“Within a very short period of time since arriving at UConn in August 2014, Jose has made a significant contribution in almost every aspect of the job. Acceptance of his paper by the Journal of Finance, the top journal in the discipline, brings tremendous visibility and prestige to the department and the school,” he said. “Very recently, his research has been recognized by a leading academic group in Europe. His style of teaching and knowledge drew great praise from the Risk Management students at both our Hartford and Stamford campuses.
“Jose has also shown great interest and objectivity in various academic issues currently under review by the department faculty. We are very pleased to have him as a colleague and look forward to many more productive years from him at the School of Business.”
The Best Paper Award is funded by the generous support of the Arnold M. Robin & Rochelle M. Robin Excellence Fund.
Professor Jose Martinez Earns Triple Recognition For Work on Dubious Investment Management
A four-year research project by UConn finance professor Jose Martinez found no evidence that recommendations by highly paid investment consultants to institutional investors subsequently outperformed the market.Professor Jose Martinez
In his paper, “Picking Winners? Investment Consultants’ Recommendations of Fund Managers,” Martinez presents survey data from investment consultants with a combined share of 90 percent of the consulting market, and focuses on the recommendations consultants made for actively managed U.S. equity funds.Continue Reading
The University of Connecticut School of Business and Law School will co-host the third annual Connecticut Risk Management Conference on March 20 at the UConn Stamford campus. Continue Reading
The State of Connecticut’s Office of Higher Education recently granted STEM designation for UConn’s MS degree in Financial Risk Management (MSFRM). Under the new STEM classification, MSFRM international students can now qualify for a 17-month OPT (Optional Practical Training) Extension making it a full 29 months of OPT.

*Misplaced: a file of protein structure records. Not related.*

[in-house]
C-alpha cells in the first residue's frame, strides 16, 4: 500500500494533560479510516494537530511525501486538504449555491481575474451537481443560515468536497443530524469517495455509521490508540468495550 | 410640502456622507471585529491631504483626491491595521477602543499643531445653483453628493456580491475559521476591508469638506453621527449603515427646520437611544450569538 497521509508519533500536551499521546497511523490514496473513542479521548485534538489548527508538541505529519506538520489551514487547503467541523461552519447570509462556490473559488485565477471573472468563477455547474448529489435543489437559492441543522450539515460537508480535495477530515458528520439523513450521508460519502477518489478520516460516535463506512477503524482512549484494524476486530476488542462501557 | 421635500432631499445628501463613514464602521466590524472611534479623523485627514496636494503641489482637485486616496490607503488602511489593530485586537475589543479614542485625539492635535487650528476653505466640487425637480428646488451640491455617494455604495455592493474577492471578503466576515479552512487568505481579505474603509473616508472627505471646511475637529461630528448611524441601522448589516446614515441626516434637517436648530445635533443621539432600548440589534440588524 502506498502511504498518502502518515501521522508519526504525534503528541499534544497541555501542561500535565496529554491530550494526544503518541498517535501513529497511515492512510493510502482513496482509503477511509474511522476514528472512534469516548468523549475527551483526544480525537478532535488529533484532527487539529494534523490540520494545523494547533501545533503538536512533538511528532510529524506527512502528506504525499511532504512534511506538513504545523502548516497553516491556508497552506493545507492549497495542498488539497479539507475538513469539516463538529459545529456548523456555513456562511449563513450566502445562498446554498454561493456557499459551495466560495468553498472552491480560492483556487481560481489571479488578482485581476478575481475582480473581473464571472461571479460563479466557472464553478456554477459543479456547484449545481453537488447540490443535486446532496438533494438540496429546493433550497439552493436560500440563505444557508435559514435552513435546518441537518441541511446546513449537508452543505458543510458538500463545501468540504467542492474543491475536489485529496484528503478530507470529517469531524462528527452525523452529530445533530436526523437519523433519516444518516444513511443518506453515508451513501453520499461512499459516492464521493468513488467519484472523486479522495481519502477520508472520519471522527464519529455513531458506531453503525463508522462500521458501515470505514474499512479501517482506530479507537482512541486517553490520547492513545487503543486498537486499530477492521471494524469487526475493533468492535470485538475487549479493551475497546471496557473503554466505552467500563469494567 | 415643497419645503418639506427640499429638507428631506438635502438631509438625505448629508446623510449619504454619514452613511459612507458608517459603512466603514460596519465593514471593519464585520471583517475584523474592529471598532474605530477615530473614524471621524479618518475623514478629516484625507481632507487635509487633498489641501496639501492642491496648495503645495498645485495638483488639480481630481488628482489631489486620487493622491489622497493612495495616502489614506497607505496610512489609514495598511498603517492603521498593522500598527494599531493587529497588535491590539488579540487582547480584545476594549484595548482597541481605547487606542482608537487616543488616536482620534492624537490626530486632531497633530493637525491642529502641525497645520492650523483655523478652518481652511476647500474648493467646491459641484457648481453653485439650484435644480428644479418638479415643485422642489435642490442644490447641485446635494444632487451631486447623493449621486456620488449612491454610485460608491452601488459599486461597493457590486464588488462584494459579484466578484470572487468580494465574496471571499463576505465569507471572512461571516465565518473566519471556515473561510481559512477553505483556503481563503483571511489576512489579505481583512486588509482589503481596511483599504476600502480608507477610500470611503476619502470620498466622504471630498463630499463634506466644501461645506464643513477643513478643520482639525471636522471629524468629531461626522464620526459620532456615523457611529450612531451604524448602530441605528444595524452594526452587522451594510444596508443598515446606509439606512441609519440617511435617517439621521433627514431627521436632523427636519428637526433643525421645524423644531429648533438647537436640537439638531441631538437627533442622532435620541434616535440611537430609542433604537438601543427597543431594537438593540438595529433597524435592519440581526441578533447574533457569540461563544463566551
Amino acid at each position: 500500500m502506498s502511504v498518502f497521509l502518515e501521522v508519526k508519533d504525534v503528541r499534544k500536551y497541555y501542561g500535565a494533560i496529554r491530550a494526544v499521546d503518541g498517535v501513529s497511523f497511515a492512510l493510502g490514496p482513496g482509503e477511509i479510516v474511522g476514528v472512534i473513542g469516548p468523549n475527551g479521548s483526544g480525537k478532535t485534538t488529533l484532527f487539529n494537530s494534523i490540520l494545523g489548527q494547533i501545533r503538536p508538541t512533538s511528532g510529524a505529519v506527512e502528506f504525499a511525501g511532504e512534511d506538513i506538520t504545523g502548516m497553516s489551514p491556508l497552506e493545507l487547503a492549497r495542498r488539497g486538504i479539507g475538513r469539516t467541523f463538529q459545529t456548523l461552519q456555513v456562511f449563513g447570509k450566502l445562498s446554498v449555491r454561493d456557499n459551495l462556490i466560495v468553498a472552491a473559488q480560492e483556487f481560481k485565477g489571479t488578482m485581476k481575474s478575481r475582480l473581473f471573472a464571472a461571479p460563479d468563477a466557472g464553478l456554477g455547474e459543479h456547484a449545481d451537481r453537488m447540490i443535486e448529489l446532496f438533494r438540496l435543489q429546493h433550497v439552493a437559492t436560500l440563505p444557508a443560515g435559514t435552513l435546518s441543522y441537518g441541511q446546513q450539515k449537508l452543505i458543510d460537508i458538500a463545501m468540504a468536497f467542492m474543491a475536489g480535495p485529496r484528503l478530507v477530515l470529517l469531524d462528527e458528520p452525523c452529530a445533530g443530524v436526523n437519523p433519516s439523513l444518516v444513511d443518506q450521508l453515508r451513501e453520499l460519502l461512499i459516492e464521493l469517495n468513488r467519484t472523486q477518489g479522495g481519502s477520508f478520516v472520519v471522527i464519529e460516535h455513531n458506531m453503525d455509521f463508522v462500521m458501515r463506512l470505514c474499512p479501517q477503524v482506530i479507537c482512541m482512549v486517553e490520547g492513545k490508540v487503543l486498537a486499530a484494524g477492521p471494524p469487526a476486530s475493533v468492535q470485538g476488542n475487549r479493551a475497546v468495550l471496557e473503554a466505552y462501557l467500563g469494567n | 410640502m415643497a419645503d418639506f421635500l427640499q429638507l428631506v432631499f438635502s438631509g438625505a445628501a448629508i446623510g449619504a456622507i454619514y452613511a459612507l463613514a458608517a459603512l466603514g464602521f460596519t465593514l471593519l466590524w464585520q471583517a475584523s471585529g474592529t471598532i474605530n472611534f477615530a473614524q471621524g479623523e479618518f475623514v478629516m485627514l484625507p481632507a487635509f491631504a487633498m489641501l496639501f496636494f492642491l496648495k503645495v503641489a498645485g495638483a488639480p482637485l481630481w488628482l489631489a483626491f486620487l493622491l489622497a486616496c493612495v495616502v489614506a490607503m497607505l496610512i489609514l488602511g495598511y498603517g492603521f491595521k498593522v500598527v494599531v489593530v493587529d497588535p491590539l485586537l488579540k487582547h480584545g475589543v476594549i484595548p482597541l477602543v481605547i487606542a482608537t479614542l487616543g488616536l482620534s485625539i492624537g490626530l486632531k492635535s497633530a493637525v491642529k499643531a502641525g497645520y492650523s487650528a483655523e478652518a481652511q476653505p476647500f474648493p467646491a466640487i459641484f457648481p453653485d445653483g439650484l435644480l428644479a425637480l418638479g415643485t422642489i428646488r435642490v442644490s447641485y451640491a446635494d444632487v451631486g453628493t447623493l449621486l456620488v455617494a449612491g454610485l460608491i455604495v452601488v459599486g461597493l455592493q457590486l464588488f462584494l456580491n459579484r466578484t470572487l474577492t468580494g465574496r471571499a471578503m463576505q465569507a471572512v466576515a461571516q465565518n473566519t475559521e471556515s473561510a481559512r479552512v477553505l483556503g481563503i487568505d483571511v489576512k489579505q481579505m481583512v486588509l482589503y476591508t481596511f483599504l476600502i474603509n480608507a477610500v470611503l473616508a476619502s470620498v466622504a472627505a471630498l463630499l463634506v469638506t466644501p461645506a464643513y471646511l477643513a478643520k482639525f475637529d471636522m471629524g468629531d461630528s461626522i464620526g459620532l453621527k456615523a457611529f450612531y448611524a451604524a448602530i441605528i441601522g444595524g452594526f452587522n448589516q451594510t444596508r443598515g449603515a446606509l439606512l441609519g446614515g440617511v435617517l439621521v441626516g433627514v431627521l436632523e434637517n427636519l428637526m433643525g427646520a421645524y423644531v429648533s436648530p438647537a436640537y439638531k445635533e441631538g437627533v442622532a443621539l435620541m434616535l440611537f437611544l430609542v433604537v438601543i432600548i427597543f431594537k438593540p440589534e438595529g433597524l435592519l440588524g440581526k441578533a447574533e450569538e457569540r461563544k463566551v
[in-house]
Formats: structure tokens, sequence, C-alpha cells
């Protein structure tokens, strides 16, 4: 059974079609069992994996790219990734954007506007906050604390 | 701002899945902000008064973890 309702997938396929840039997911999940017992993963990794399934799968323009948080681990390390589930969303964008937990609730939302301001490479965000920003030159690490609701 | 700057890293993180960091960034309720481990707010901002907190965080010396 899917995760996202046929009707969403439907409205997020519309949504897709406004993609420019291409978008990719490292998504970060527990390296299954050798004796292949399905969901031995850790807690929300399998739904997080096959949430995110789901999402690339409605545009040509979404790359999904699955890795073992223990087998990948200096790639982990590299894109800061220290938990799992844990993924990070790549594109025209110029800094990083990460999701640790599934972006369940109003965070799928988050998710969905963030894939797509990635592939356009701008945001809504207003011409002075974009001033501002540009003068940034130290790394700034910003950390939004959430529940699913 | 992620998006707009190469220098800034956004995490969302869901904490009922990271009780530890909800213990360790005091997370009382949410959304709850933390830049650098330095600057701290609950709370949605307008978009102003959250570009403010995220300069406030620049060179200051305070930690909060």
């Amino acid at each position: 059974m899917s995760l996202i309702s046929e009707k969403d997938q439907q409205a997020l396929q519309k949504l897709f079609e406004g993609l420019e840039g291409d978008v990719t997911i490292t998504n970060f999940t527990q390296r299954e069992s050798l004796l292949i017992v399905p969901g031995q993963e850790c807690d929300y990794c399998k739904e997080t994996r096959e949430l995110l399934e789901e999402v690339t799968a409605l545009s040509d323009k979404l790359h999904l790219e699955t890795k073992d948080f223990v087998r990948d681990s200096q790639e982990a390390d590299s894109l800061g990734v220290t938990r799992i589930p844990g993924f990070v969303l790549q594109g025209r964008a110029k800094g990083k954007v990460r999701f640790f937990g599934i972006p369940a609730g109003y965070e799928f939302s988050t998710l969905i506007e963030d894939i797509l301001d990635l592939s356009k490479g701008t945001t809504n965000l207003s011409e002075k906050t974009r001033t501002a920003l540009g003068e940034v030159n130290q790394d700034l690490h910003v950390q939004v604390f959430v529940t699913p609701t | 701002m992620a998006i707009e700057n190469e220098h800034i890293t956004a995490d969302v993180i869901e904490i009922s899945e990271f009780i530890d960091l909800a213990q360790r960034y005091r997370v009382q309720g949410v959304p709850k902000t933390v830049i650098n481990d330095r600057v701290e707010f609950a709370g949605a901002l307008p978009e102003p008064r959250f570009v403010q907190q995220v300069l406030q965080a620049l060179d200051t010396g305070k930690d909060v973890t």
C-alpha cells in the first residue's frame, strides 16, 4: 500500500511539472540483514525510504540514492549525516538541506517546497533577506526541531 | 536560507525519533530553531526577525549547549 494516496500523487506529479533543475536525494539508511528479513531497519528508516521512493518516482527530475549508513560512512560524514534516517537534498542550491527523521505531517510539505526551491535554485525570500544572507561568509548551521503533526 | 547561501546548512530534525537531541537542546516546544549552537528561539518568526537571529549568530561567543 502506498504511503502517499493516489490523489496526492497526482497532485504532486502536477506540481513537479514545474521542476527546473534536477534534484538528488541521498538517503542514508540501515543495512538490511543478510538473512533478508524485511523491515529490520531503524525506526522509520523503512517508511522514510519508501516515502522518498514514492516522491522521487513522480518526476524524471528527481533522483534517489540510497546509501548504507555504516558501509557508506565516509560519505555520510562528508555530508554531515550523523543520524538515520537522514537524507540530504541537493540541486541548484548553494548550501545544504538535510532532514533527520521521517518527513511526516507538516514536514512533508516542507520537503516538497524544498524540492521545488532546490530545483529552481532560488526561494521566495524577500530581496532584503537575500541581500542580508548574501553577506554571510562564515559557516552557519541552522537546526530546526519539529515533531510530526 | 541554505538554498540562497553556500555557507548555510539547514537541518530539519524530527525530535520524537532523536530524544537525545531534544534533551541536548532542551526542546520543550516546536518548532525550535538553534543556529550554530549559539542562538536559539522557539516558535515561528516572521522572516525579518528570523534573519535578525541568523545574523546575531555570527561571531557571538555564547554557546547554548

MSFRM joins MS in Business Analytics & Project Management as the only two programs in the School of Business to receive STEM designation.
Science, Technology, Engineering, and Mathematics (STEM) fields are essential to U.S. economic competitiveness and growth. Over the last several decades the country has experienced a significant shortage of qualified workers for employment in STEM fields. Increasingly, businesses have to hire international workers to meet their needs. Therefore, STEM designated educational programs make it possible for international graduates to remain stateside longer to not only establish their careers but also to help meet the demand for STEM-educated professionals.
UConn’s STEM designated programs, and their related initiatives, also play an important role in Next Generation CT, state legislation passed into law and signed by the governor, that will invest over $1.5 billion dollars in UConn over the next 10 years.
“Recruiting the best and brightest international students to our program and then enabling them to successfully begin their professional careers is an important part of our educational mission,” said Professor Chinmoy Ghosh, head of the Finance Department and director of the MSFRM program. “Furthermore, providing a sufficient and qualified pipeline of talent for the nation’s economy is core to our service mission as a public institution.”
Under the traditional OPT program, international students who graduate from colleges and universities in the U.S. are able to remain in the country and receive training through work experience for up to 12 months. Students who graduate from a designated STEM degree program can remain for an additional 17 months on an OPT STEM Extension.
“Undeniably, international students bring valuable contributions to our programs and classrooms,” adds Jud Saviskas, executive director of the School of Business in Stamford. “STEM designation now allows these highly skilled foreign graduates to extend their post-graduate training, establish their careers, and enhance the U.S. economy.”